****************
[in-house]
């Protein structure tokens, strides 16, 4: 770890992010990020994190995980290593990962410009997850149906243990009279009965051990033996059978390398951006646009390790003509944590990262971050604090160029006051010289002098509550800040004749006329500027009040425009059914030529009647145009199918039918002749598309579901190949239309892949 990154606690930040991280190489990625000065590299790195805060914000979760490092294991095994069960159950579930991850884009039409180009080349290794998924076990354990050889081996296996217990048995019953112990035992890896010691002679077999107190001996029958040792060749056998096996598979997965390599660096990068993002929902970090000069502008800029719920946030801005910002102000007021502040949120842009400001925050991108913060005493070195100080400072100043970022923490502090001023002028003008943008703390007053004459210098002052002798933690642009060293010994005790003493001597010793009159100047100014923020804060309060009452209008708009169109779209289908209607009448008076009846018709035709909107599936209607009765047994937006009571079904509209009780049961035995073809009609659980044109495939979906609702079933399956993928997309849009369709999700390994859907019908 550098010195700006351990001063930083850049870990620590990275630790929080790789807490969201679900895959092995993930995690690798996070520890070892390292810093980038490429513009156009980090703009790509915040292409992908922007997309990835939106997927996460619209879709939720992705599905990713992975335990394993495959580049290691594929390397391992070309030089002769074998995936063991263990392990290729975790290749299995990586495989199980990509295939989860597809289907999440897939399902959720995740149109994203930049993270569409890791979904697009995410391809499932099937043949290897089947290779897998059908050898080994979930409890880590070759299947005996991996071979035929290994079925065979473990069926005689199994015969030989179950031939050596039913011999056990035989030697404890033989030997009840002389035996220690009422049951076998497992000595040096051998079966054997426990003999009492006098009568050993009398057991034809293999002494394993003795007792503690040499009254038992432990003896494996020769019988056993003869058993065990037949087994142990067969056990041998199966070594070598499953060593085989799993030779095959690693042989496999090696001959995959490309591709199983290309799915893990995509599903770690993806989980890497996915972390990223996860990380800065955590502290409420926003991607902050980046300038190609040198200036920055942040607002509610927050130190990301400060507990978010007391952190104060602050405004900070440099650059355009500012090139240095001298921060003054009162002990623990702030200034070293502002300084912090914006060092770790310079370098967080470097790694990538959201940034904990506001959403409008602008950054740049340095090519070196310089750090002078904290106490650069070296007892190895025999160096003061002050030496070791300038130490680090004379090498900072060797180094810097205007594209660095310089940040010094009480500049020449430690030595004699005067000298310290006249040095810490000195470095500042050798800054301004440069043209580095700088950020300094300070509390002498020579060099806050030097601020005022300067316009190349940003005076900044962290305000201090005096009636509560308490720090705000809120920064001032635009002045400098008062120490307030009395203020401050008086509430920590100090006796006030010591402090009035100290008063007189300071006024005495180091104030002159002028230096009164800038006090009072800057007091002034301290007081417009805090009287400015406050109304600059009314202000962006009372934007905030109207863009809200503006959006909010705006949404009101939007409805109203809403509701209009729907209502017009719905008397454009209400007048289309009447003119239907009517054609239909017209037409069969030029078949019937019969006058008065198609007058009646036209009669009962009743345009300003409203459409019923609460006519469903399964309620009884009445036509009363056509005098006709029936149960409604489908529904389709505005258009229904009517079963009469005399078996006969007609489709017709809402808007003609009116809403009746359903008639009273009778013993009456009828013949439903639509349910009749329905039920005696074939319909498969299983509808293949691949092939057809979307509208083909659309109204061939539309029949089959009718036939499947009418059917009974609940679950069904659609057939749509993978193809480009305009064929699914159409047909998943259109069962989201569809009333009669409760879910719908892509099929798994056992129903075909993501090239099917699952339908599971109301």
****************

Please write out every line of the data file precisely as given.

[in-house]
């Protein structure tokens, strides 16, 4: 770890992010990020994190995980290593990962410009997850149906243990009279009965051990033996059978390398951006646009390790003509944590990262971050604090160029006051010289002098509550800040004749006329500027009040425009059914030529009647145009199918039918002749598309579901190949239309892949 990154606690930040991280190489990625000065590299790195805060914000979760490092294991095994069960159950579930991850884009039409180009080349290794998924076990354990050889081996296996217990048995019953112990035992890896010691002679077999107190001996029958040792060749056998096996598979997965390599660096990068993002929902970090000069502008800029719920946030801005910002102000007021502040949120842009400001925050991108913060005493070195100080400072100043970022923490502090001023002028003008943008703390007053004459210098002052002798933690642009060293010994005790003493001597010793009159100047100014923020804060309060009452209008708009169109779209289908209607009448008076009846018709035709909107599936209607009765047994937006009571079904509209009780049961035995073809009609659980044109495939979906609702079933399956993928997309849009369709999700390994859907019908 550098010195700006351990001063930083850049870990620590990275630790929080790789807490969201679900895959092995993930995690690798996070520890070892390292810093980038490429513009156009980090703009790509915040292409992908922007997309990835939106997927996460619209879709939720992705599905990713992975335990394993495959580049290691594929390397391992070309030089002769074998995936063991263990392990290729975790290749299995990586495989199980990509295939989860597809289907999440897939399902959720995740149109994203930049993270569409890791979904697009995410391809499932099937043949290897089947290779897998059908050898080994979930409890880590070759299947005996991996071979035929290994079925065979473990069926005689199994015969030989179950031939050596039913011999056990035989030697404890033989030997009840002389035996220690009422049951076998497992000595040096051998079966054997426990003999009492006098009568050993009398057991034809293999002494394993003795007792503690040499009254038992432990003896494996020769019988056993003869058993065990037949087994142990067969056990041998199966070594070598499953060593085989799993030779095959690693042989496999090696001959995959490309591709199983290309799915893990995509599903770690993806989980890497996915972390990223996860990380800065955590502290409420926003991607902050980046300038190609040198200036920055942040607002509610927050130190990301400060507990978010007391952190104060602050405004900070440099650059355009500012090139240095001298921060003054009162002990623990702030200034070293502002300084912090914006060092770790310079370098967080470097790694990538959201940034904990506001959403409008602008950054740049340095090519070196310089750090002078904290106490650069070296007892190895025999160096003061002050030496070791300038130490680090004379090498900072060797180094810097205007594209660095310089940040010094009480500049020449430690030595004699005067000298310290006249040095810490000195470095500042050798800054301004440069043209580095700088950020300094300070509390002498020579060099806050030097601020005022300067316009190349940003005076900044962290305000201090005096009636509560308490720090705000809120920064001032635009002045400098008062120490307030009395203020401050008086509430920590100090006796006030010591402090009035100290008063007189300071006024005495180091104030002159002028230096009164800038006090009072800057007091002034301290007081417009805090009287400015406050109304600059009314202000962006009372934007905030109207863009809200503006959006909010705006949404009101939007409805109203809403509701209009729907209502017009719905008397454009209400007048289309009447003119239907009517054609239909017209037409069969030029078949019937019969006058008065198609007058009646036209009669009962009743345009300003409203459409019923609460006519469903399964309620009884009445036509009363056509005098006709029936149960409604489908529904389709505005258009229904009517079963009469005399078996006969007609489709017709809402808007003609009116809403009746359903008639009273009778013993009456009828013949439903639509349910009749329905039920005696074939319909498969299983509808293949691949092939057809979307509208083909659309109204061939539309029949089959009718036939499947009418059917009974609940679950069904659609057939749509993978193809480009305009064929699914159409047909998943259109069962989201569809009333009669409760879910719908892509099929798994056992129903075909993501090239099917699952339908599971109301």